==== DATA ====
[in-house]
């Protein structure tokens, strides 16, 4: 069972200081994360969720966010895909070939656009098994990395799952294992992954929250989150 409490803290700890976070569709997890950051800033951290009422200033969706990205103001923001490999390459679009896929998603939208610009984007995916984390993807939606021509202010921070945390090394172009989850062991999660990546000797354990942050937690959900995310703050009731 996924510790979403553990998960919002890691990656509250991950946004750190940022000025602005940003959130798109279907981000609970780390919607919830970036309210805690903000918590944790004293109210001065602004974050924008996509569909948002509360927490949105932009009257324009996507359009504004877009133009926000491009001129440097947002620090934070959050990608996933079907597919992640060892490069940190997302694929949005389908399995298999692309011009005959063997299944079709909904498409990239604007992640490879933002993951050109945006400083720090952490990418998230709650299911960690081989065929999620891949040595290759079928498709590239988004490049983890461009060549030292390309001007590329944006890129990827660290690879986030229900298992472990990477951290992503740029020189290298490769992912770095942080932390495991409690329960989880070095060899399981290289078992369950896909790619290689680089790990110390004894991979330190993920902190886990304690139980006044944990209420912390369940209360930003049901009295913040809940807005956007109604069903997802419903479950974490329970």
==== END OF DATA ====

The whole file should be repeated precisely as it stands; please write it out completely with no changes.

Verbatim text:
[in-house]
């Protein structure tokens, strides 16, 4: 069972200081994360969720966010895909070939656009098994990395799952294992992954929250989150 409490803290700890976070569709997890950051800033951290009422200033969706990205103001923001490999390459679009896929998603939208610009984007995916984390993807939606021509202010921070945390090394172009989850062991999660990546000797354990942050937690959900995310703050009731 996924510790979403553990998960919002890691990656509250991950946004750190940022000025602005940003959130798109279907981000609970780390919607919830970036309210805690903000918590944790004293109210001065602004974050924008996509569909948002509360927490949105932009009257324009996507359009504004877009133009926000491009001129440097947002620090934070959050990608996933079907597919992640060892490069940190997302694929949005389908399995298999692309011009005959063997299944079709909904498409990239604007992640490879933002993951050109945006400083720090952490990418998230709650299911960690081989065929999620891949040595290759079928498709590239988004490049983890461009060549030292390309001007590329944006890129990827660290690879986030229900298992472990990477951290992503740029020189290298490769992912770095942080932390495991409690329960989880070095060899399981290289078992369950896909790619290689680089790990110390004894991979330190993920902190886990304690139980006044944990209420912390369940209360930003049901009295913040809940807005956007109604069903997802419903479950974490329970």